Odds are, you wash your hair several times a week at least. This is necessary to keep it clean and healthy because it is constantly exposed to the elements.
Your Golden Retriever has far more hair than you do, and not only is it always exposed, it is also frequently in contact with the ground and other surfaces.
So, how often should you bathe your Golden to keep it healthy and looking its best?
Do Golden Retrievers Need to be Bathed?
A Golden Retriever is blessed with a warm and durable double coat of fur. This is a common characteristic of water dogs.
The natural oils a Golden secretes help to keep the coat water-repellant and dirt resistant. Regular brushing will keep the oils well spread, and help prevent matting and tangling.
Nevertheless, your Golden will require bathing from time to time. How often will depend on certain lifestyle and environmental factors including:
- Frequency of swimming excursions
- Amount of time spent outdoors
- Rural vs. urban environment
- Local parasite issues
Environmental and Lifestyle Factors to Consider
Although your dog is built for the life aquatic and is capable of flinging away the majority of water accumulated after a dip with a good shake, frequent swimming may lead to a dirty coat and an unpleasant smell.
This is especially true if your Golden has a penchant for algae-filled ponds and other less-than-pristine bodies of water.
Naturally, a dog that spends a lot of time indoors is going to pick up less dirt and debris than one that is regularly outdoors. And whether or not those outdoor romps are in the country or in the city can also make a big difference to how quickly a Retriever gets dirty.
If you are aware of a parasite problem in your area (check local websites or ask your vet), it is important to be on high alert, and more frequent baths and grooming may be in order.
How Often Is Often Enough?
The answer to the question is: there is no definitively right or wrong answer. It is very important to not wash your dog too often. This can be just as detrimental as not washing often enough.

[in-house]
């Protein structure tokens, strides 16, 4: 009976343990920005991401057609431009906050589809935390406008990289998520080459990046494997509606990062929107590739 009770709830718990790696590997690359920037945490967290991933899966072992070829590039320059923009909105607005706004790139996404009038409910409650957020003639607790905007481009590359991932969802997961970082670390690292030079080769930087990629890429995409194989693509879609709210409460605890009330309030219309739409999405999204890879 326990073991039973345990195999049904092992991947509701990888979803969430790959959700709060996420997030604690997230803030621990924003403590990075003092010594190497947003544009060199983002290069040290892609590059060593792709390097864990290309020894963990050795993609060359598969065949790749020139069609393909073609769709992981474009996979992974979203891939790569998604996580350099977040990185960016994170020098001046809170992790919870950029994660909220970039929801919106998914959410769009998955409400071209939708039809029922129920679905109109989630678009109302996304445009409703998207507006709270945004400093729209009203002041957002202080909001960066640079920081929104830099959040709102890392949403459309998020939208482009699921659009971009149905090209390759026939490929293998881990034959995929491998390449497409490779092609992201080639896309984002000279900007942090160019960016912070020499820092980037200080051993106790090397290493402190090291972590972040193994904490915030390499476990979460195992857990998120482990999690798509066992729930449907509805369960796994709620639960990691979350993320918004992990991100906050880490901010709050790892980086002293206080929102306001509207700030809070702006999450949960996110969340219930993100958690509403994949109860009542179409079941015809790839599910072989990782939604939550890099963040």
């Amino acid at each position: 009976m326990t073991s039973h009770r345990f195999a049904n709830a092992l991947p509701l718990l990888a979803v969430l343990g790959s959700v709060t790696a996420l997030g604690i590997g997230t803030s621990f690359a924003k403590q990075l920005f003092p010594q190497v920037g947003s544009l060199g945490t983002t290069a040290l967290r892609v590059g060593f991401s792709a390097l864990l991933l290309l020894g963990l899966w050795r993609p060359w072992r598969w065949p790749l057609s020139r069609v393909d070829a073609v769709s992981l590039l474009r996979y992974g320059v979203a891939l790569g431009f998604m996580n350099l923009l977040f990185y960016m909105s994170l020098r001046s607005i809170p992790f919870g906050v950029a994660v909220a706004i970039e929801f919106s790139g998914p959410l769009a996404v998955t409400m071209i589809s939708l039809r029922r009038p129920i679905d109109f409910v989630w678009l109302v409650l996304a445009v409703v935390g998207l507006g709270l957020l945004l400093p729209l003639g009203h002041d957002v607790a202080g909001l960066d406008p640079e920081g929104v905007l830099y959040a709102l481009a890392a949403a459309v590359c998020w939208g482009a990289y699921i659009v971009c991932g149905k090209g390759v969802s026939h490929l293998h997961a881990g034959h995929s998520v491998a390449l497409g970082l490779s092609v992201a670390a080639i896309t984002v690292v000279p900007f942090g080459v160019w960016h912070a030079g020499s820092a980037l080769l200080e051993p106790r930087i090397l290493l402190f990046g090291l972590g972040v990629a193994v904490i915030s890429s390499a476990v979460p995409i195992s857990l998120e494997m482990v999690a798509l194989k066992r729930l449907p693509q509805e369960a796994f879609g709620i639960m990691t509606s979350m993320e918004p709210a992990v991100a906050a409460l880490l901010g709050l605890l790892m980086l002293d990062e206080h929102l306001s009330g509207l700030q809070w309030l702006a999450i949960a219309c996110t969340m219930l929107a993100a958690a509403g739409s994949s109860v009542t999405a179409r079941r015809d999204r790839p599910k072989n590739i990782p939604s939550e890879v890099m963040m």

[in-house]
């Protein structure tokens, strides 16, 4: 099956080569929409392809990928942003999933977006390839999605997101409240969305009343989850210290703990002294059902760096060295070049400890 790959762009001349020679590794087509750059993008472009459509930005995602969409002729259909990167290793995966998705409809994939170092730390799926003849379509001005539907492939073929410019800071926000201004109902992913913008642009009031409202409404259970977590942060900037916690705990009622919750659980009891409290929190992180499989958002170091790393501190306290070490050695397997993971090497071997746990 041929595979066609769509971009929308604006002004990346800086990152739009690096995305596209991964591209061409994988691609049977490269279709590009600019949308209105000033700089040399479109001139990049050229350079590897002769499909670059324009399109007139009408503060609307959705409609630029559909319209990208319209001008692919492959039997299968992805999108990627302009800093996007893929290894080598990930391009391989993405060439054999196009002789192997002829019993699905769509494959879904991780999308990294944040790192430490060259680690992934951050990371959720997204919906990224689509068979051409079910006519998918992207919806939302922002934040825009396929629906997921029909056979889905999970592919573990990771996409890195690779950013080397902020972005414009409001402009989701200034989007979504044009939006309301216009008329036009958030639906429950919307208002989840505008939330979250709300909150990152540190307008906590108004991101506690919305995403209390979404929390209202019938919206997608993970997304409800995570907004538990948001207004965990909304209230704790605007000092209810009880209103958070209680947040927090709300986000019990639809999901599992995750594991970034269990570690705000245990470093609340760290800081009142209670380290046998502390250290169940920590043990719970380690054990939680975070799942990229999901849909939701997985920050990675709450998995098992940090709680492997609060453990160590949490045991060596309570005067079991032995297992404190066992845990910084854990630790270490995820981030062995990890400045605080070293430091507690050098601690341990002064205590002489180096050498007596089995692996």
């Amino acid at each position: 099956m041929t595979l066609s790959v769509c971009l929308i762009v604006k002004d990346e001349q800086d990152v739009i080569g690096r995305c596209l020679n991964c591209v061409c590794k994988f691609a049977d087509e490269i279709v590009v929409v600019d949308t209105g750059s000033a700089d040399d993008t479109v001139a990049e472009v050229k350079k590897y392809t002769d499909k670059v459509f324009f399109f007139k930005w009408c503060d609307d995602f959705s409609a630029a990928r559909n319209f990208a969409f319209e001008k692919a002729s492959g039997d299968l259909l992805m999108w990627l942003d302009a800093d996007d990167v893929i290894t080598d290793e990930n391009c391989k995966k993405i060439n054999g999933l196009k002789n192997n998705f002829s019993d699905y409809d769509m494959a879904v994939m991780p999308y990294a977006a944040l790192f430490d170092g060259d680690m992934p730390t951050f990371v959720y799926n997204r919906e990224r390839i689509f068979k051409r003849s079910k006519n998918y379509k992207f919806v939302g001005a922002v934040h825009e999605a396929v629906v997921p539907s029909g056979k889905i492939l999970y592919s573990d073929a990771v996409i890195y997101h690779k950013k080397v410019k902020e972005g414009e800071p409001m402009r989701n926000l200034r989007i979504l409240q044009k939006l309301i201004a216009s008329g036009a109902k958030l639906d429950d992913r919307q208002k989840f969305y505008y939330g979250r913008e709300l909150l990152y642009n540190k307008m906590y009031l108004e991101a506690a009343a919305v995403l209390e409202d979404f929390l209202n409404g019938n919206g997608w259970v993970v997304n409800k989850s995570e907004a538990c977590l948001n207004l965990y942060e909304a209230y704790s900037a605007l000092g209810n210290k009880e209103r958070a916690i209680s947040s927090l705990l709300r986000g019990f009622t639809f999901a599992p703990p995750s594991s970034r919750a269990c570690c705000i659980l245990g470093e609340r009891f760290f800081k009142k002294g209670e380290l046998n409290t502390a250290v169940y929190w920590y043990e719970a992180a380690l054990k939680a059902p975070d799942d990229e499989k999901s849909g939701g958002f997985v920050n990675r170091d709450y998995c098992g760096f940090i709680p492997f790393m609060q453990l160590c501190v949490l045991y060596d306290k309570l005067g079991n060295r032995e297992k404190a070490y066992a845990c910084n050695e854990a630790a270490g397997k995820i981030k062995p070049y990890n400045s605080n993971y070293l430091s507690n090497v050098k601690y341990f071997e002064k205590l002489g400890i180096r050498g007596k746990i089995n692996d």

Too frequent bathing may strip away the natural oils I mentioned earlier. Losing this protective coating can leave your Golden with a dull coat, which is disappointingly unattractive.
More importantly, it will leave the skin unprotected and prone to dandruff and infections. It’s recommended that you use a very mild shampoo, but even the mildest soaps can have a negative impact on the skin if overused.
On the other hand, not bathing often enough can cause obvious problems. Though Goldens tend not to emit strong odors like many other breeds do (yes, Goldens are superior!), they may still develop a bit of a funk if left unwashed for too long.
What Should My Bathing Schedule Be?
Plan on giving your Retriever a bath about once every six weeks. Depending on circumstances (like those listed above) you may need to hit the suds once each month.
However, some dogs, especially older, less active ones, can get by with scrub downs as infrequently as every 8 weeks, or possibly longer. By
Depending on circumstances (like those listed above) you may need to hit the suds once each month. However, some dogs, especially older, less active ones, can get by with scrub downs as infrequently as every 8 weeks, or possibly longer. By
By maintaining good grooming, especially brushing, between baths, you’ll become familiar with your dog’s hair and skin condition and be able to tell if your schedule needs to be adjusted.
No matter your schedule, you should bathe as soon as possible in the event of an unexpected occurrence. For example, if your Golden takes a shine to a mud puddle, you’ll want to address matters before the mud has a chance to get caked on. Serious mud can sometimes require a haircut; much better to take a free bath than to pay a groomer.
Rolling around on a dead animal is one of a dog owner’s least favorite behaviors to witness, especially for the squeamish. A bath may be in order after this activity to ensure your dog hasn’t picked up any parasites.
And speaking of parasites, if your dog has been in contact with another dog that is found to have an infestation, even a mild one, a good, thorough bath is highly recommended. Better to rinse any eggs, larvae or parasites down the drain than to let them establish a home on your Golden.
There are two schools of thought on bathing a Golden Retriever: it’s either a hilarious event that’s lots of good, clean fun; or it’s a nightmare chore to be done as infrequently as possible.
Whatever side you land on, it is important to neither overdo it, nor neglect it unduly. A clean Retriever is a happy Retriever, and a happy Retriever makes a happy owner.
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